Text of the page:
So you’re trying to decide what track to purchase for your art gallery or museum?
A few architectural questions arise immediately, when considering a track layout. First and foremost is the location of track to maximize flexibility – how much track to install, and track spacing to provide an adequate range of aiming angles, given the height and proportions of a specific gallery. Step one is always to arrange the primary track at the correct distance off each wall such that the lights may properly illuminate art on the walls. To do this we refer to the track aiming diagram at left. Locate the track where a 30-35deg line intersects the ceiling (or suspension height).
Beyond placement, many other questions may arise, such as, should we recess or surface mount the track? One circuit or two? Should the recessed track be flanged or flangeless? Is end feed ok or do we require top-feed? Or include corners and Ts, or keep them spaced apart? While all important decisions, none of these variables effect the operation of the system (aside from the circuiting).
However, for discerning museum staff, the choice of track heads will have great impact the day-to-day operations of the facility, and the quality of lighting. Now that LED technology is on par with their halogen predecessors, the biggest decision to be made is whether to purchase fixtures that contain integral LEDs with changeable optics, or purchase screw-based fixtures and load them with PAR or MR LED lamps? Both have pros and cons. Let’s unpack each:
Integral LED light source with changeable optics
Track fixtures with integral LEDs are now reaching maturity, and suitable for galleries and museums; high quality options are made by a handful of manufacturers.
- Fixture designed for, and optimized for the light engine inside. Fixture life maximized.
- Facilities only need to stock various optics: snap-on plastic rings, micro optic lenses, etc
- Limited flexibility – fixture can only put out the color temperature and output designed into the fixture.
- More expensive upfront cost
- Typically heavier
- Typically, the proprietary light module must be replaced by the company who made the fixture
Instead of stocking extra lamps, facilities must instead stock a range of accessories that can change beam spreads, adjust color temperatures or colors, or control glare. (Accessories by LSI in this image)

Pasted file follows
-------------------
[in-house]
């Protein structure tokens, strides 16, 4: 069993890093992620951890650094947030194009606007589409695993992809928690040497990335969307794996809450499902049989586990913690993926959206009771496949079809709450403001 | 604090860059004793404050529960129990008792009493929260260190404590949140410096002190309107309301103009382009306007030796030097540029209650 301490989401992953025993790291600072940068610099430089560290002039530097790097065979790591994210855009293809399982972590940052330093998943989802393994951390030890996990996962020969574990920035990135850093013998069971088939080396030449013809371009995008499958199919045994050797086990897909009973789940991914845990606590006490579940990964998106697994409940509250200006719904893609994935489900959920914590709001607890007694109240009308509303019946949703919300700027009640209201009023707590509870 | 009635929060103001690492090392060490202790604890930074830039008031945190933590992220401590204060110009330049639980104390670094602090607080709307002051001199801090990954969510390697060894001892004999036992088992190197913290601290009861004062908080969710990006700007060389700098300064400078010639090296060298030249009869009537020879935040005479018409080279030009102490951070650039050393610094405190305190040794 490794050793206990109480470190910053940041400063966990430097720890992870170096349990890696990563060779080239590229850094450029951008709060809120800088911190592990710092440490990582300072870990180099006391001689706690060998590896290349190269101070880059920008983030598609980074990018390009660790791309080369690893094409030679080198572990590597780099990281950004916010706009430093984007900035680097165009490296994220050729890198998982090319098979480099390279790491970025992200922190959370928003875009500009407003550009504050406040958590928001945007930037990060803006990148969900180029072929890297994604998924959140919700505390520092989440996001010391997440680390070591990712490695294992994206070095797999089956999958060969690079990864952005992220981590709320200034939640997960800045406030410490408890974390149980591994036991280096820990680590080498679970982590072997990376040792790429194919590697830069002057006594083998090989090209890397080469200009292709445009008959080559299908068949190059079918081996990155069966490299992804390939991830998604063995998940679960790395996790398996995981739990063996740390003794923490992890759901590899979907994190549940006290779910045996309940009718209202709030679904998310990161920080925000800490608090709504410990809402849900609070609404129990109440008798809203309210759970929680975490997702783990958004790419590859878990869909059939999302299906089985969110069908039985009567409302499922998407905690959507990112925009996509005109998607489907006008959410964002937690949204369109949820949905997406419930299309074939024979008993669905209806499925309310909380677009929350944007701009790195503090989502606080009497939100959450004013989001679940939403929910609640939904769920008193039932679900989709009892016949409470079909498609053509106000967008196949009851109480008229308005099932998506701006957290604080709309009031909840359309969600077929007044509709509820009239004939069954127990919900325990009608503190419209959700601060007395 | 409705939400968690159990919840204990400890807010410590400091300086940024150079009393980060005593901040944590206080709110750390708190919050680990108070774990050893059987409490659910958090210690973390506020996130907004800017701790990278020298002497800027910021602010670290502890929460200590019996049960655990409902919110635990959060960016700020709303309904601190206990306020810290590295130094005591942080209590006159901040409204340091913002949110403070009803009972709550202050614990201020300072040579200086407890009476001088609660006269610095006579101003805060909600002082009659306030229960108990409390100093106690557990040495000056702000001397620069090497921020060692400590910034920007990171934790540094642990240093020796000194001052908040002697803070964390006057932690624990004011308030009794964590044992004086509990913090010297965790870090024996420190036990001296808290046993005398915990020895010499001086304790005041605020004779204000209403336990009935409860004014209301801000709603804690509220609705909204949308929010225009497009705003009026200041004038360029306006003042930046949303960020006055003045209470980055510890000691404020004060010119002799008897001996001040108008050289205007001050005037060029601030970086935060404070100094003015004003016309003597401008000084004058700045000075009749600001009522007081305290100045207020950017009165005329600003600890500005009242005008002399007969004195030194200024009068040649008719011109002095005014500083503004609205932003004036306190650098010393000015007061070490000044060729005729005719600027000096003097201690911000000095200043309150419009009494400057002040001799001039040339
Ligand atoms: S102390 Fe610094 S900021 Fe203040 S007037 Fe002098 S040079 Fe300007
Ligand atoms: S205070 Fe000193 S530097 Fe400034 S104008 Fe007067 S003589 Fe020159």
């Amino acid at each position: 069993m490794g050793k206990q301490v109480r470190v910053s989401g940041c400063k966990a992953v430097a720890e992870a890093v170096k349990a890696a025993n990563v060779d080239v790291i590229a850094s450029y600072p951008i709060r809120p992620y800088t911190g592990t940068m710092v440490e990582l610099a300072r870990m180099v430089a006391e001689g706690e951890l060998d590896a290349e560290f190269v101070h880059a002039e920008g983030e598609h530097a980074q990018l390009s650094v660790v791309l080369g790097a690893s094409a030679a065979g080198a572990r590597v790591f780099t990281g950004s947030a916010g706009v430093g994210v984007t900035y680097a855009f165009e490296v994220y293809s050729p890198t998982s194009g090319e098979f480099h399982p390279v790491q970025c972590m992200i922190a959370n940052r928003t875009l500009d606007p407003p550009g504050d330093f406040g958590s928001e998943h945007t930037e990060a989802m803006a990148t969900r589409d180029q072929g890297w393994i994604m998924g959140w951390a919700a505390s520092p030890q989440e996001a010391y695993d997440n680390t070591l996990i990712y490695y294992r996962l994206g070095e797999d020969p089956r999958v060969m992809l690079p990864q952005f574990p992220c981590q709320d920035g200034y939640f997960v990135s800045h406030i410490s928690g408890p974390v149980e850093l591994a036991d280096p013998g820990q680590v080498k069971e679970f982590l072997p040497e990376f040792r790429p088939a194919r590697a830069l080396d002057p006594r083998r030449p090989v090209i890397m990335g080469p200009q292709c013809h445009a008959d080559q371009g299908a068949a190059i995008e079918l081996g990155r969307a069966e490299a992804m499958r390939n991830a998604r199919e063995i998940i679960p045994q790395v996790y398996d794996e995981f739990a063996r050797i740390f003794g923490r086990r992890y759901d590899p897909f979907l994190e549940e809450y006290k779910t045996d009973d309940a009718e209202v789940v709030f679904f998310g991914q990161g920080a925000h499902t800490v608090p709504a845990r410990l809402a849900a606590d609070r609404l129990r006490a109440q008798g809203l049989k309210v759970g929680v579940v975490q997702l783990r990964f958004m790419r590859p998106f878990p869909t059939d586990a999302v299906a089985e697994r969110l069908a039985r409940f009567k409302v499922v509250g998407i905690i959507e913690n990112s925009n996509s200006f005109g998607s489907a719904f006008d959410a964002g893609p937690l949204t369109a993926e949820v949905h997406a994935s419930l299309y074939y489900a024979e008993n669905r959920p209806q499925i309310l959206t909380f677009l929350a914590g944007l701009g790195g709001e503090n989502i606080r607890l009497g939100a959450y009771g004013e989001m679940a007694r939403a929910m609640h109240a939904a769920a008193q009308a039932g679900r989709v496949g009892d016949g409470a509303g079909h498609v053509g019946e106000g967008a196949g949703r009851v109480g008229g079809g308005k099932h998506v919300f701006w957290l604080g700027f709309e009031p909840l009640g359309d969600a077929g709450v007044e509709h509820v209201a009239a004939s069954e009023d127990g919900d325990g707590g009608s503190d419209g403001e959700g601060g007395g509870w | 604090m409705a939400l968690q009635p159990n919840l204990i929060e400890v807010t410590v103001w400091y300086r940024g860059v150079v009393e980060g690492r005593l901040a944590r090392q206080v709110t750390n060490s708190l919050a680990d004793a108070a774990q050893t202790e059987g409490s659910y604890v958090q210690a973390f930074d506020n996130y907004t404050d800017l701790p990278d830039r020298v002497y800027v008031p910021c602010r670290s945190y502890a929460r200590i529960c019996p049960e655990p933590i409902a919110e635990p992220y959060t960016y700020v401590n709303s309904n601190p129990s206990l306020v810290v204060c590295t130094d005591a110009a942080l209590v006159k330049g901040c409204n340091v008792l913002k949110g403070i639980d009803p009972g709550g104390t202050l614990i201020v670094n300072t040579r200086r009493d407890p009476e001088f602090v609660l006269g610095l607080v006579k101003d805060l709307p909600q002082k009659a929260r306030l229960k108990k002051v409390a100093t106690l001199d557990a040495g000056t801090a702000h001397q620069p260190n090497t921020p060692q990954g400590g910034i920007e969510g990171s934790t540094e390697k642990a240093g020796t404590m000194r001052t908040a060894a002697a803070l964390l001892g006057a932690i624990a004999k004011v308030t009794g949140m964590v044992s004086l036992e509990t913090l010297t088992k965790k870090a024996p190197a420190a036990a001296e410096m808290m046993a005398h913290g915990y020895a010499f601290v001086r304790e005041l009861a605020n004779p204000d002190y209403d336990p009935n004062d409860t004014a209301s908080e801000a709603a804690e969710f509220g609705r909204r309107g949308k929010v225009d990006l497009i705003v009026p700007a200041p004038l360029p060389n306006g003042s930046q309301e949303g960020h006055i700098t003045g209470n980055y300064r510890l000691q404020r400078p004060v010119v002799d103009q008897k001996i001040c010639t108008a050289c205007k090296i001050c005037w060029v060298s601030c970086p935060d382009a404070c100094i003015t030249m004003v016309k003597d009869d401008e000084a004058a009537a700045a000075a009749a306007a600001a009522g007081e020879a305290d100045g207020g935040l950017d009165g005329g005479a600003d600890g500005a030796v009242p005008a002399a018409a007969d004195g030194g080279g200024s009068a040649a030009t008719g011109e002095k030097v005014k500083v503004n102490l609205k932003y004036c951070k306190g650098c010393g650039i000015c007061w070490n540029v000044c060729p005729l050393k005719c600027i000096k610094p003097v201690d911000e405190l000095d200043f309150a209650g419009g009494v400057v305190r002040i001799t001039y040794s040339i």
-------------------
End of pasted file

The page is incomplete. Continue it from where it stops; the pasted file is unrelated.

Medium base socket with LED PAR38 lamps
The PAR 38 screw-based track fixture is a standard element in art galleries and museums across the world, followed up by the MR-16 lamp. LED retrofit lamps are now up to the task of lighting art, providing an alternative to electricity-sucking halogen lamps, formerly considered the primo in art lighting technology.
- Full flexibility. Options for lamps only limited by heat and wattage limits – (See Soraa and Ketra lamp options in the images below)
- Cheaper upfront cost than integral LED
- Lamps take up more storage space
- Greater possibility for error
- More difficult to create consistency . Stating the obvious: different lamps operate on differently.
- Limited outputs – maximum outputs for PAR38s are equivalent to 100w halogens, MR-16s top out at equivalent to 20-35w halogen (Note that the technology is always improving and future LED retrofit lamps will have increased output compared to today’s lamps).
Ketra’s S38 lamps can be mesh-networked together, controlled via a computer or iphone dashboard, and change color temperature or color for maximum flexibility.
Ultimately, the decision does not have to be black or white. Typical museums have hundreds, if not thousands of track heads, so mixing would provide the greatest flexibility.
While some museum staff just want to work with one piece of technology, others may be comfortable working with multiple options, integrating some of each of the tech discussed in this article. Integral LED fixtures may be used for permanent exhibitions, while interchangeable bulb fixtures used for the rotating galleries. Maybe one area requires wallwashing while another could take advantage of the flexibility of Ketra lamps.
It’s a new world with infinite possibility; play around, try things out and work with what works.